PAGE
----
• Mention therefore that the financial system needs to  be examined, in particular the role of banks and institutional investors. This gaping disconnect between the financial sector and the real economy should be a source of concern. Banks need to refocus on traditional lending. This can only be achieved by an effective separation of banking activities, between those which are risky (deritaves trading) and the more traditional ones such as retail banking. Trust in the banking sector must be restored, notably in Europe where banks are still undercapitalized: banks in the Eurozone need a US TARP-style recapitalization to get to a clean 5% leverage ratio. 
  • Stress that trade liberalisation is the mother of all structural reforms.  This is why it is imperative that G20 governments strengthen their commitment to resist protectionism in all forms and engage in further market opening initiatives as an integral part of the structural reform agenda. We have been working closely with others, especially the WTO, to better understand the dynamics of global value chains and their trade policy implications. This project develops a broader approach to competitiveness, highlighting that success in international markets depends as much on the capacity to import high-quality inputs as on the capacity to export, with over 50% of goods and 70% of services trade in intermediate inputs. In other words, the rapid expansion of global value chains - as documented by OECD – WTO analysis – is magnifying the cost of protectionism, making the case even stronger for multilateral liberalisation.
  • Mention that this crisis has also opened a window of opportunity for governements to be innovative and identify new sources and modes of growth and the private sector is an essential partner for governments to build on this momentum.
  • Stress that Investment and growth in OECD economies is increasingly driven by intangible or knowledge-based capital (KBC). OECD research also shows that countries that invest more in KBC are also the best at reallocating resources to innovative firms, the main drivers of employment growth in OECD economies. As a share of GDP, the United States invest about twice as much in KBC as Italy and Spain, and their patenting firms attract four times as much capital.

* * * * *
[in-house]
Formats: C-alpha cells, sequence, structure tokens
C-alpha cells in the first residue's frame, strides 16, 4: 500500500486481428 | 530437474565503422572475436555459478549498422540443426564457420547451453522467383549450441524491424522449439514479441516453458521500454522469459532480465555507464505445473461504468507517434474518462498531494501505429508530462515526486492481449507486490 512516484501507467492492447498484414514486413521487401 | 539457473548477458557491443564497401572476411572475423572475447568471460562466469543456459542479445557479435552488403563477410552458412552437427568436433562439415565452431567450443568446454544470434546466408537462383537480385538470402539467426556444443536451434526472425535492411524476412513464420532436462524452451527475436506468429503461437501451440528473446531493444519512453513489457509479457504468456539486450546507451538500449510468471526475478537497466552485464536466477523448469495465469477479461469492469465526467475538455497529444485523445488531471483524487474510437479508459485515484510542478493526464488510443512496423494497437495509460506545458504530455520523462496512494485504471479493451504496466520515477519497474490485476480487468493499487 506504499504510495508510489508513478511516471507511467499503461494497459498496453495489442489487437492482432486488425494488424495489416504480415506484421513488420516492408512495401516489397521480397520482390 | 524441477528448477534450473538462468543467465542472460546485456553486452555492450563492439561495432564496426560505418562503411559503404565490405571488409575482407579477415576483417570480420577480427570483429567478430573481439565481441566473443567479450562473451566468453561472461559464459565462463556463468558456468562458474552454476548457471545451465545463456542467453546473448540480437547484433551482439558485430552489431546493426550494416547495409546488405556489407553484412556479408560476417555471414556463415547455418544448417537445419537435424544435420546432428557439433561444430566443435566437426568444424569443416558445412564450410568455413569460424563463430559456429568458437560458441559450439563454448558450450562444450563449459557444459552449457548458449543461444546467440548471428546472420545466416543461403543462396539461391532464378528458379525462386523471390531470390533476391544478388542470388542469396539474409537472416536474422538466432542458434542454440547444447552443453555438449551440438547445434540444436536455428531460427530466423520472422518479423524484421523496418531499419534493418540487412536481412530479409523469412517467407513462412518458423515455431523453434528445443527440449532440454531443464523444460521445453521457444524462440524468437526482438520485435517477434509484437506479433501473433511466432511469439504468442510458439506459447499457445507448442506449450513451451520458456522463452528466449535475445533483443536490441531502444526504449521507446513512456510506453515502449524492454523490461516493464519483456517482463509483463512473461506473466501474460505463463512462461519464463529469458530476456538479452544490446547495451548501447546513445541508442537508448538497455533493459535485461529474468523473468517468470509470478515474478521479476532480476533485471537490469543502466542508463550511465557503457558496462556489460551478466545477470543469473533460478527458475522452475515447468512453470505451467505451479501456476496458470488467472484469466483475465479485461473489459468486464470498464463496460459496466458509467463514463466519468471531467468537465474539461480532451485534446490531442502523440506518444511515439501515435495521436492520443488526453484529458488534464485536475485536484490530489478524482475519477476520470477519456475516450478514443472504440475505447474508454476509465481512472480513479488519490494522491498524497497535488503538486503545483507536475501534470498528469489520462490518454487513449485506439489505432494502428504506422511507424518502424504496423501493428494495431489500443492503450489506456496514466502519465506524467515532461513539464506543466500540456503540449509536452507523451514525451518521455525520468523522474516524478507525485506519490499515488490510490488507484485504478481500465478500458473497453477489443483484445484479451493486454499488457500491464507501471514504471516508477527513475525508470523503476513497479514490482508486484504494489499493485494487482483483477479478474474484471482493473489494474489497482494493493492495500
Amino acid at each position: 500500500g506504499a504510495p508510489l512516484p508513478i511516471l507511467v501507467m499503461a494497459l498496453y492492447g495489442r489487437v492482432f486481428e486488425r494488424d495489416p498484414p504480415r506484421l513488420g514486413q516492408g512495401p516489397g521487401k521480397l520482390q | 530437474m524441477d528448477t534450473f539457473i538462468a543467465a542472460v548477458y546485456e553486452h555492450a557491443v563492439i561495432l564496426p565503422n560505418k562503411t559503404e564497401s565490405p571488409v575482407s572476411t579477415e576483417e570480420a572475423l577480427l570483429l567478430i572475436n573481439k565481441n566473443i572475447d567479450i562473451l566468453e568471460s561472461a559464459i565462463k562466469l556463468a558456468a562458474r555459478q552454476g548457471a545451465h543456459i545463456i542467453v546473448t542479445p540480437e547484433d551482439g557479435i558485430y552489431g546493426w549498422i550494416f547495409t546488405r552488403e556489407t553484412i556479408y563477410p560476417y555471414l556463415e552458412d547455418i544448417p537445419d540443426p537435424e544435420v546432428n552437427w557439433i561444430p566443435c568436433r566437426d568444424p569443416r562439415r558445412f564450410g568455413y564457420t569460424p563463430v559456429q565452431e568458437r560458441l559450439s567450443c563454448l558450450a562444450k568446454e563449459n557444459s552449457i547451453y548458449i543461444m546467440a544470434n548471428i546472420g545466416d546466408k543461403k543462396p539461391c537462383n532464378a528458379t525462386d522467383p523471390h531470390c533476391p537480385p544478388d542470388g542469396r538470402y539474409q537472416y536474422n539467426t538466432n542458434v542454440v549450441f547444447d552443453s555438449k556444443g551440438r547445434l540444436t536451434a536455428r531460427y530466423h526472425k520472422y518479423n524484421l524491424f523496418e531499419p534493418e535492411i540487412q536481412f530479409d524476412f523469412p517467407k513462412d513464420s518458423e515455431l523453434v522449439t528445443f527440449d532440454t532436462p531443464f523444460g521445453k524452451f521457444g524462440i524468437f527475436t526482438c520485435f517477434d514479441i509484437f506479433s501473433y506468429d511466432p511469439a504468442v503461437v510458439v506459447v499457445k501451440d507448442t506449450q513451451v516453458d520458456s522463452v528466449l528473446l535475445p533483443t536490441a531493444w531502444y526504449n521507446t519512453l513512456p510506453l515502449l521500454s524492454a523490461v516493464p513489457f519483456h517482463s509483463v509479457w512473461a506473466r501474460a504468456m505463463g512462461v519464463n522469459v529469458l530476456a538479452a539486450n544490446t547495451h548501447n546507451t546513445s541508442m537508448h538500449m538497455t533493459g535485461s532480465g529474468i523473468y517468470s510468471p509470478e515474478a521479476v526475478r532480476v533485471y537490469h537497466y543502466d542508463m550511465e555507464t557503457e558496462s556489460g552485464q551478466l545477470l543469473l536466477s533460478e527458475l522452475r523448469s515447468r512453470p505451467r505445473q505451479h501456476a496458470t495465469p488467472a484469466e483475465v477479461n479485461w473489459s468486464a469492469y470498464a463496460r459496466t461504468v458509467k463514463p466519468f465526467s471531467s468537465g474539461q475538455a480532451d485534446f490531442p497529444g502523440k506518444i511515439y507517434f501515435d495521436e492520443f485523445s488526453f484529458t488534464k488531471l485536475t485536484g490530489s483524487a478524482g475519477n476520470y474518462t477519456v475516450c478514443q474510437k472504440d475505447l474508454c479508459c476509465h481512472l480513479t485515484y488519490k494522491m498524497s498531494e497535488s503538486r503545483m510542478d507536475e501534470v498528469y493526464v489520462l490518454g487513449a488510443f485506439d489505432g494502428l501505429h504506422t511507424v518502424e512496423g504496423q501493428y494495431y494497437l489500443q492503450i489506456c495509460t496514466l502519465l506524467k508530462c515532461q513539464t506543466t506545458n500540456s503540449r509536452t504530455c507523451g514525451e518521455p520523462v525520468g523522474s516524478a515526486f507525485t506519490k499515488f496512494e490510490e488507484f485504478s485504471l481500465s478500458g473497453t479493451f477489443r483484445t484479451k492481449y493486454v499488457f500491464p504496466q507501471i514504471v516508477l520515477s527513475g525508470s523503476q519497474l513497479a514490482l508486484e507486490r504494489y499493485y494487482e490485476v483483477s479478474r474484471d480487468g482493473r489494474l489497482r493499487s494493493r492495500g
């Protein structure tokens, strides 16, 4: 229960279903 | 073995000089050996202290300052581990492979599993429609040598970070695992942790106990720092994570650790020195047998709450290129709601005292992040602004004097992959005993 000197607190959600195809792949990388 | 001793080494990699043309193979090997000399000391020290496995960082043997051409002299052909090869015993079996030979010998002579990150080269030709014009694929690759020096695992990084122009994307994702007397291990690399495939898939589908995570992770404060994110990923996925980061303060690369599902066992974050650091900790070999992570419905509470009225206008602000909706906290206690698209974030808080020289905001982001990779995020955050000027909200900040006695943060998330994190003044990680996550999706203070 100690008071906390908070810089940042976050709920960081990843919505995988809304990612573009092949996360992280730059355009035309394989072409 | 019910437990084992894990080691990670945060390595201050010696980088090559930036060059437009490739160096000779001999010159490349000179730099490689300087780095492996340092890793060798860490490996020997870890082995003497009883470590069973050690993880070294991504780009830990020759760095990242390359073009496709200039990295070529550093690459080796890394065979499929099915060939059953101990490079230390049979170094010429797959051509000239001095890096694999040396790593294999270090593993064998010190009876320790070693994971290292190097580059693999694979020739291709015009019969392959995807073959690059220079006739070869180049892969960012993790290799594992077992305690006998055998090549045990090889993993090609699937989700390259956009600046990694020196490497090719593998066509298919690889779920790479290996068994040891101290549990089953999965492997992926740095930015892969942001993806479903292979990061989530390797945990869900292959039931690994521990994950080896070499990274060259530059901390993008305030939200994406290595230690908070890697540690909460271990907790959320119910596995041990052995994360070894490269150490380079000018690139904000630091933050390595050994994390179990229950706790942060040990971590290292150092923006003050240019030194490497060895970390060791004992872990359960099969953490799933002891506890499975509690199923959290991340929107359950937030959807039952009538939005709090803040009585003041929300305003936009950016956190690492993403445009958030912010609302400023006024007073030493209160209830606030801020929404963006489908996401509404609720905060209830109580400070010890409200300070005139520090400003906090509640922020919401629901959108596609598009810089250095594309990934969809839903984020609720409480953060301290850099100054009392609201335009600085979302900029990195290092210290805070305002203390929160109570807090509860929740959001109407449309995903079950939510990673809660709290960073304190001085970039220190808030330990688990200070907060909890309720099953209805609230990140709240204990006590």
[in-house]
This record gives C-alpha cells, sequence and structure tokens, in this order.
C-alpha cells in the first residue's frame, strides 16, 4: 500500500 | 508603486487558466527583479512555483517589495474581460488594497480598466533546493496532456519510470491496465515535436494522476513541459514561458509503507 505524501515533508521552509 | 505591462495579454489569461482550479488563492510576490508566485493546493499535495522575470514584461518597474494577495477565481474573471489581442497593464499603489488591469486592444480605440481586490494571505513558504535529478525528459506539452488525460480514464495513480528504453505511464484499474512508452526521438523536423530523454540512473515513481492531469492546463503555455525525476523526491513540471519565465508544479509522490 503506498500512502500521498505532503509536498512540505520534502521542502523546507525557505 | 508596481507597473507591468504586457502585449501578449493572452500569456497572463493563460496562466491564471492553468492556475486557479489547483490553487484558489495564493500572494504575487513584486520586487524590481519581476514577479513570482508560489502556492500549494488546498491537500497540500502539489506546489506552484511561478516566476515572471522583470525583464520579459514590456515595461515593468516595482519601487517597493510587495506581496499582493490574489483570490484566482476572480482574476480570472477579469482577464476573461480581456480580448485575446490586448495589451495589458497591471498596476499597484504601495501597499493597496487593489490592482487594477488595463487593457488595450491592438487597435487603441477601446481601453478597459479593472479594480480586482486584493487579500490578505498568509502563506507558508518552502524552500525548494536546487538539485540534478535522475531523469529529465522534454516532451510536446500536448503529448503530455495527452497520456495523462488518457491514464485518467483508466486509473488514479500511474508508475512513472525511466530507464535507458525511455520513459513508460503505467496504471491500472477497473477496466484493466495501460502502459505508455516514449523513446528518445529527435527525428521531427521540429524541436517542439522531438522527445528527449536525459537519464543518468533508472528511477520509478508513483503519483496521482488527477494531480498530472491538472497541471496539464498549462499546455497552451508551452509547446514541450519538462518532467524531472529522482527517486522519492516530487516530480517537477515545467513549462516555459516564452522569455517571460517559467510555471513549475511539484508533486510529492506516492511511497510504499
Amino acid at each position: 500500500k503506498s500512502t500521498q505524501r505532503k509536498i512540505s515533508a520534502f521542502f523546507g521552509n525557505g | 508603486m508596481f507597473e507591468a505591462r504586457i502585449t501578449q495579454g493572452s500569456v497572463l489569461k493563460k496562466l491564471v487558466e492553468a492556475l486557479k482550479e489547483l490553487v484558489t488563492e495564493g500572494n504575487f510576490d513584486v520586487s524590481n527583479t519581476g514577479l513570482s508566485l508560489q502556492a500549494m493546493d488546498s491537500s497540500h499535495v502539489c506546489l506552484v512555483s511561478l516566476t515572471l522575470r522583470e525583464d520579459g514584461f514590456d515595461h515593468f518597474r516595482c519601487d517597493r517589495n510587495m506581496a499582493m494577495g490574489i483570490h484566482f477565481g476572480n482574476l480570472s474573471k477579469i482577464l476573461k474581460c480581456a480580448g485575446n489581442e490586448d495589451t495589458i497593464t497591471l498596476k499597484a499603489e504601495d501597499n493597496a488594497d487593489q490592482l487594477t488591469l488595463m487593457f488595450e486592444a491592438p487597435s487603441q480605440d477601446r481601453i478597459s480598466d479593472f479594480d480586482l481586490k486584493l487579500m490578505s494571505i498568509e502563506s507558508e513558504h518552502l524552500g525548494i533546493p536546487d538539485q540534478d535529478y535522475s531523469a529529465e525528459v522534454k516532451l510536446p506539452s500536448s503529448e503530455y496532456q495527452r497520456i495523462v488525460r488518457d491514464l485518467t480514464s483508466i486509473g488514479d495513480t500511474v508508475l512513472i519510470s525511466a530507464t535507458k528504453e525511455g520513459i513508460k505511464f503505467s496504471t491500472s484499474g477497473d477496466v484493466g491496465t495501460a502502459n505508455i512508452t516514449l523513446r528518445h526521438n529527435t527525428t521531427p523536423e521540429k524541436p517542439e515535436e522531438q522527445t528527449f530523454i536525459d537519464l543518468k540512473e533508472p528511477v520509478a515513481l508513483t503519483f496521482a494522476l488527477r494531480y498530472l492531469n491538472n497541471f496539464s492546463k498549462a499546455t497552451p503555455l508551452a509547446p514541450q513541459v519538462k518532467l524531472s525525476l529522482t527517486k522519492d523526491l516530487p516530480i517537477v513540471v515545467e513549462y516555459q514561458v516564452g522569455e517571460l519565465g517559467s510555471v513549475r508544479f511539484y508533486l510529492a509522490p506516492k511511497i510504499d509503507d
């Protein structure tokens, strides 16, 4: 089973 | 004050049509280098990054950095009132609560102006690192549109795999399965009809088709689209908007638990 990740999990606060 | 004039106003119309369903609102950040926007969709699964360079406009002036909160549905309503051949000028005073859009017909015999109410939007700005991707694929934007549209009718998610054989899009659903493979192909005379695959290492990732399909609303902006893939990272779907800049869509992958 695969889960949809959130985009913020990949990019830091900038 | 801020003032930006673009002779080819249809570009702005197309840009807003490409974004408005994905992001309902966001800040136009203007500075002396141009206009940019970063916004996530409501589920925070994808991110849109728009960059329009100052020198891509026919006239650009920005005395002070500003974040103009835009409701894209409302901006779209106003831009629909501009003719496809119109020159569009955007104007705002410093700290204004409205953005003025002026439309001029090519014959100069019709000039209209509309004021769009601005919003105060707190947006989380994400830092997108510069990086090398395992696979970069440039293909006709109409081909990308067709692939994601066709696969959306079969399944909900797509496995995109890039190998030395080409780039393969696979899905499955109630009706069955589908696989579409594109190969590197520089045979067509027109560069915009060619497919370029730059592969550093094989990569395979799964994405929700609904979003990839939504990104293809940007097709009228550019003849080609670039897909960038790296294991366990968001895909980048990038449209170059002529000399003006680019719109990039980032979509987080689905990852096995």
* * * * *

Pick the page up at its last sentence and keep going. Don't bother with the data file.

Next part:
• Note that Knowledge-based capital drives productivity growth, helping firms to move up the value chain. A number of emerging technologies – such as 3D or additive printing, advanced robotics, industrial biotech advances in plastics, new nanotechnologies, the embedding of ICT – could significantly impact the nature of production through the components and feed stocks required for production, reducing the importance of manufacturing processes and increasing the value associated with KBC-type services that are bundled with the good. 
  • Mention that the policy implications of this continued trend should be explored both through traditional trade policy as well as new issues such as telecommunications liberalization, privacy rules, the treatment of factory-less manufacturing and the rise of R&D as a traded service. 
  • Finally remind that we need to unleash the potential of green technologies and innovation as a new and sustainable driver of growth. Amongst others, we must introduce bold policy options to help governments make pollution more costly; remove environmentally harmful subsidies; value and price the natural systems and ecosystem services; and encourage green innovation. More can be done by the global community to achieve these ambitious goals.
  • Conclude that looking ahead, we should also examine  the unintended consequences of our policies, to improve our understanding of policy trade-offs and synergies related to growth, inequality, and the environment. We need the support of the business in this endeavour. Because, what people need now, after several years into the crisis, is Jobs, Equality and Trust.